Lone Hiker, all this techical jargon that you sprew out isn't only confusing the general public, but is in part of the bogus science that you represent. When in general, most world climatologist will agree that global warming is man induced...can we agree on that!? If not, show we where I'm wrong. Please! Why sit on are fat consuming butts and let the Bush Administration pacify us with more worthless studies from their industrial cohorts, and with their continous stall tactics not to further the goal for a cleaner environment. Action is needed now and most world leaders support that noble goal...not the Bush Administration! Why??

If I maybe so bold....

Before you start berating people for listening to

bad sources of information

, please consider the following:

1. I will never be able to see the glaciers of Glacier National Park, the famed snows of Mt. Kilimanjaro, or any number of other threatened resources because by the time I can afford to travel to see these sights, they will be gone - thanks to humans or 'nature's cycles'. Period. The chance to see these things will be taken away from me forever. There is no going back. Why? Because the people in power refused to act when they had the chance. Thanks, guys.

2. You people (yes, I mean YOU PEOPLE) out there who disregard global warming are the people who are in power today, and will die soon, to be blunt. It is MY generation and MY future that will be most affected by climate change, and it is MY future you are screwing around with.

3. Regardless of whether or not climate change is caused by humans, by not doing anything, those people who sit idle are taking away my chance at living in a stable world. I do not, and will not accept this. I alone will determine my future.

And in case you haven't noticed, we're [students are] doing a whole heck of a lot more to deal with it than anyone else. The high school and college students of America are taking our future into our own hands, and out of those who do nothing but dither and squabble. The Sierra Student Coalition registered over 70 victories this past school year on college campuses in the Climate Campus Challenge, with 13 colleges signing on the become carbon neutral. And the momentum keeps building - Towson University agreed to become carbon neutral just this past week, and the start of November will bring thousands of students together for PowerShift 2007 - the 1st ever international student conference on climate change.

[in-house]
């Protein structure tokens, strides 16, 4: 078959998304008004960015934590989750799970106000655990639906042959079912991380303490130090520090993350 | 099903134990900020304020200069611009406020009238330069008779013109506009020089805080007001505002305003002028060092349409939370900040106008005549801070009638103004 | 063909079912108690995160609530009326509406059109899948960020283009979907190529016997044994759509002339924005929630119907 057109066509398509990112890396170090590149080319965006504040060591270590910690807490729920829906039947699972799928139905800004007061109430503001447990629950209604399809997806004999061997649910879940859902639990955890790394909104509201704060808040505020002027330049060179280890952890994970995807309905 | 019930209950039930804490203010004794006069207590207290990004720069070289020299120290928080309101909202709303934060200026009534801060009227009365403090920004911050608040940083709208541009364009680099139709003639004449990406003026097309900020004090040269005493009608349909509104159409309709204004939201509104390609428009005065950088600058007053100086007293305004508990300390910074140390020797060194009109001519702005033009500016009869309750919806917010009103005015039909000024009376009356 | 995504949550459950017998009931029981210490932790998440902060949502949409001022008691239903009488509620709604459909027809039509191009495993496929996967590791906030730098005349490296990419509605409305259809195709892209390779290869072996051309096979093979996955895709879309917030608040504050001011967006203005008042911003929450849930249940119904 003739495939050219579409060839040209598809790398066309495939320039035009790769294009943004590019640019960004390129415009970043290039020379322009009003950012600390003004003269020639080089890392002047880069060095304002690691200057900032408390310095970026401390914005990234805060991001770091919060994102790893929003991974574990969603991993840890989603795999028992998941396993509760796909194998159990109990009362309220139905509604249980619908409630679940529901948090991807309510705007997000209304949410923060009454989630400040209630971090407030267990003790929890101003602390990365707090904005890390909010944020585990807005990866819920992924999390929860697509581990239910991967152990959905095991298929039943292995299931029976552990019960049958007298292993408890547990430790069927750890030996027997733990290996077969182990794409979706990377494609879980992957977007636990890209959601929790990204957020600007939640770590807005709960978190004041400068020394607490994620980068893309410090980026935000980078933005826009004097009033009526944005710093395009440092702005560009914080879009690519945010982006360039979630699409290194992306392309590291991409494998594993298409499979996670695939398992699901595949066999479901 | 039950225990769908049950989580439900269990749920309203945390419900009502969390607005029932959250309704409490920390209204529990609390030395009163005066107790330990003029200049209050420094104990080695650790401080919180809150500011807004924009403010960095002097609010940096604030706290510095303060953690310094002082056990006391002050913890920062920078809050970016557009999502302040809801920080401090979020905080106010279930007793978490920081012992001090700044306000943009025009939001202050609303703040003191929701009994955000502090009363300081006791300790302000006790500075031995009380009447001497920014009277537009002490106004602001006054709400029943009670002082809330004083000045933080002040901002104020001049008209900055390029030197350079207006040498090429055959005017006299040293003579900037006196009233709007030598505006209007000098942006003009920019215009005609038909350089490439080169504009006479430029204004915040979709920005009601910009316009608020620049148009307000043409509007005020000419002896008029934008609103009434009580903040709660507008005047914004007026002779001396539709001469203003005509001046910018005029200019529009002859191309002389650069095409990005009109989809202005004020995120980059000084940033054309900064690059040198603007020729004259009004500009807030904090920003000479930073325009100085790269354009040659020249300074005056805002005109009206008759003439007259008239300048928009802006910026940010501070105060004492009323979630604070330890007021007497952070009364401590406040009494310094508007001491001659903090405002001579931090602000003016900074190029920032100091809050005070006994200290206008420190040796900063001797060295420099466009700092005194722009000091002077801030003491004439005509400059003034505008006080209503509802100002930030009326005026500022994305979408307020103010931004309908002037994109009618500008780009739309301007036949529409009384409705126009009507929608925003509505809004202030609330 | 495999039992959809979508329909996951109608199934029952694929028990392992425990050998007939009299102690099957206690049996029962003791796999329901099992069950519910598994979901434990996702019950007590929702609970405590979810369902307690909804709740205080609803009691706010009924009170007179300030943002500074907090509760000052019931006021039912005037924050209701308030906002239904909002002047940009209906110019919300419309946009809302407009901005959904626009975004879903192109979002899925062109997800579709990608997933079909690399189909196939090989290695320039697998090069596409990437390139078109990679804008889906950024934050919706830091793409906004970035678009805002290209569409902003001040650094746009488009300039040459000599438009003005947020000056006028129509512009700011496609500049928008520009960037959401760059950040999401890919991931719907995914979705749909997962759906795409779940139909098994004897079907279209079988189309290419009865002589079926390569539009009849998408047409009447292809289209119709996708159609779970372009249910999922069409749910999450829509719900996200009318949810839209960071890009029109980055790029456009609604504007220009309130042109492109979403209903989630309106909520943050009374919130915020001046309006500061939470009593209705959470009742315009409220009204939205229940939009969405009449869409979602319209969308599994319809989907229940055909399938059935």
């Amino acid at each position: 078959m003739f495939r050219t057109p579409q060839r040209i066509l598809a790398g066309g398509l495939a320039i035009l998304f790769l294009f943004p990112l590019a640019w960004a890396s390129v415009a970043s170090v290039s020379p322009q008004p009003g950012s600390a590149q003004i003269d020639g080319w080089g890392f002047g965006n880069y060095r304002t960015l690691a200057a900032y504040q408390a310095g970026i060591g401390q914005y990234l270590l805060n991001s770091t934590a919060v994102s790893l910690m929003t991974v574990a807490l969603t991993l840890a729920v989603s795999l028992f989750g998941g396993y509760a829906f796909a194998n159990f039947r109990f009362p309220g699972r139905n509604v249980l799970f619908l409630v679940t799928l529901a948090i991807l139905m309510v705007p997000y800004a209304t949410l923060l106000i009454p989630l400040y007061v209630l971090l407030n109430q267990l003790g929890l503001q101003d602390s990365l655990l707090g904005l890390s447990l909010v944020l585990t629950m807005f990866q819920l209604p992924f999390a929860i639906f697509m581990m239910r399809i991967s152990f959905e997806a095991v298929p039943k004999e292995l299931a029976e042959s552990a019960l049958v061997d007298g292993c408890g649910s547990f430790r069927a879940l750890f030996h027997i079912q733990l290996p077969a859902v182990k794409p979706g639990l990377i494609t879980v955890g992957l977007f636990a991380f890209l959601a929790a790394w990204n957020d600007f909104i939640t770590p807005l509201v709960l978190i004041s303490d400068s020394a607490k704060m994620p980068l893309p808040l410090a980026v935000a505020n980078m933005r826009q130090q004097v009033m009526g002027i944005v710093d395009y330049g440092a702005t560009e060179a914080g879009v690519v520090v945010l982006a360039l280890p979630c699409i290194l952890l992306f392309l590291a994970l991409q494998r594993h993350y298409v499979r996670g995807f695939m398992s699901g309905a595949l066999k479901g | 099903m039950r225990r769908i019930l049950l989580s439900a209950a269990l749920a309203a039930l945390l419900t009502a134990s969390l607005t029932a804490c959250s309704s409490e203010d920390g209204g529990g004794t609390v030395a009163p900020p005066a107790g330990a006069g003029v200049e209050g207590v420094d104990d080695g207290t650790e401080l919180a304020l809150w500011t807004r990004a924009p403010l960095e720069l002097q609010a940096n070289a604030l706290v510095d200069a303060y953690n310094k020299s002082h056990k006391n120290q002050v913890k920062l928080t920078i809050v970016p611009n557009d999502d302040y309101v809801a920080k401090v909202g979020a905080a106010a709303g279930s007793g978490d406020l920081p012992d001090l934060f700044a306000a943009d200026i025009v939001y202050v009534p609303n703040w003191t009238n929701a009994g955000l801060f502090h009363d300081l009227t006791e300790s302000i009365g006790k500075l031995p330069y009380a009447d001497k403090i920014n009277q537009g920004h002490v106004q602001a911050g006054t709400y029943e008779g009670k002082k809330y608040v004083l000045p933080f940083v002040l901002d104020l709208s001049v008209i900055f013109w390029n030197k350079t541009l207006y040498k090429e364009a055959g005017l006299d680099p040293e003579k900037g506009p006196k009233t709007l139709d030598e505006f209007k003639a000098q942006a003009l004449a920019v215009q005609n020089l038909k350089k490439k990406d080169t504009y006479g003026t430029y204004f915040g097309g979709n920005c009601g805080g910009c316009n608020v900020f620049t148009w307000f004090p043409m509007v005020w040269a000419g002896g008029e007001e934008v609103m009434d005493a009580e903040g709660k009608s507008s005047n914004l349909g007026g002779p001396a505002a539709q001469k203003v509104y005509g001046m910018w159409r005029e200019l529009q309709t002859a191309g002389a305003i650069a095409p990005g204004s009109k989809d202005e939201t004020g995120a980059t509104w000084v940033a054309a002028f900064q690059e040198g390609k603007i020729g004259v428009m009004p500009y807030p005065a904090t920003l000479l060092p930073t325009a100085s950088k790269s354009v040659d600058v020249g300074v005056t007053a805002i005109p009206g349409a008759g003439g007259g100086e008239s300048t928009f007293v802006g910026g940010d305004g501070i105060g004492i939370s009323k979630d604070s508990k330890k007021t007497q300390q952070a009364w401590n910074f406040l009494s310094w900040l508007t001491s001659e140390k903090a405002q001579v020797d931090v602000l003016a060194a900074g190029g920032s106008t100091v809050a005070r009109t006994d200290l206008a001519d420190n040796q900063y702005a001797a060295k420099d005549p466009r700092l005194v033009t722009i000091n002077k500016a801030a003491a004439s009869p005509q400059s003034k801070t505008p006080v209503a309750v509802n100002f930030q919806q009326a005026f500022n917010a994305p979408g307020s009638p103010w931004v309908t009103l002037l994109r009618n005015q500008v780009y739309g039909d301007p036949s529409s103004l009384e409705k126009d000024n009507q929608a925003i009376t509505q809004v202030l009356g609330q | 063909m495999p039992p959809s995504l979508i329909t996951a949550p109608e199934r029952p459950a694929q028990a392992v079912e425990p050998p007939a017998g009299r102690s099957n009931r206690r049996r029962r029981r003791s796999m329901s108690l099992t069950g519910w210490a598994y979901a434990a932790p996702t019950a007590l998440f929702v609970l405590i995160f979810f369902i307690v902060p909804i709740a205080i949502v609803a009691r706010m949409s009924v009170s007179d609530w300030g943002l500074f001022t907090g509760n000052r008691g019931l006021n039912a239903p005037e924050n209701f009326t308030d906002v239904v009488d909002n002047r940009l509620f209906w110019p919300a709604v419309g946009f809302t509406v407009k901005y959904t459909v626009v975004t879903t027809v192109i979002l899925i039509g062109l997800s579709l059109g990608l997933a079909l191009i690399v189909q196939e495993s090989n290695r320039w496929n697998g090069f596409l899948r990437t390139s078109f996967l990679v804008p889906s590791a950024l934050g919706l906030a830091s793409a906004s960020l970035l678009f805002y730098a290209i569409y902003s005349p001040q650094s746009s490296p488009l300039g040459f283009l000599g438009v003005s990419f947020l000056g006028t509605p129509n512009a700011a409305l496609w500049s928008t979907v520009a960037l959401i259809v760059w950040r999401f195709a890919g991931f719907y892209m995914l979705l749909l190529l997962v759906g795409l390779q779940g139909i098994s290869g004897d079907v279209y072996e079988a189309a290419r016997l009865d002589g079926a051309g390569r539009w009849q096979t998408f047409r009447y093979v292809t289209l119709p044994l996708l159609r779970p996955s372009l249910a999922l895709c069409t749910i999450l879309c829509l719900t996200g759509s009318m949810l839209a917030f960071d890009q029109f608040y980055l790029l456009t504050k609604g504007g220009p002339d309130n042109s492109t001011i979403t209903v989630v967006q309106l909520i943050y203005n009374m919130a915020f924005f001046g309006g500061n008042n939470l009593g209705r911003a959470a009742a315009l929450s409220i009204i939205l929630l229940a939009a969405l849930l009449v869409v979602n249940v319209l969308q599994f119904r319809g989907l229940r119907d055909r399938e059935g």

What have the politicians done? Ummmm - nothing.

Oh, wait - they have talked. That always helps.

"Good Planets are Hard to Find"
President, CHS SPEAK (CHS Students Promoting Environmental Action & Knowledge)
Founder and President, CHS Campus Greens
Member, Sierra Student Coalition Conservation Committee Subcommittee for Campaigns and Materials

jr._ranger, your comments tonight made my day!

If I may so bold...

No one is talking about the NPS taking action to reverse climate change -- just learning how to deal with it and to take action. The reason for the climate change doesn't really matter. Important questions like "Is the intensity of storms going so silt up this river and lake long before we expected it to?" or "Will this reservoir have the water in it to supply southern california with its water needs 100 years from now?" or "Does it make sense to build a new Jazz Site in New Orleans if we're expecting more frequent hurricanes of higher intensity?" or any number of questions that might be asked and considered for the future. The US military makes all sorts of contingency plans -- most of which never come to fruition. Why shouldn't the Department of Interior help NPS to do the same? It goes way beyond needing to rename a park.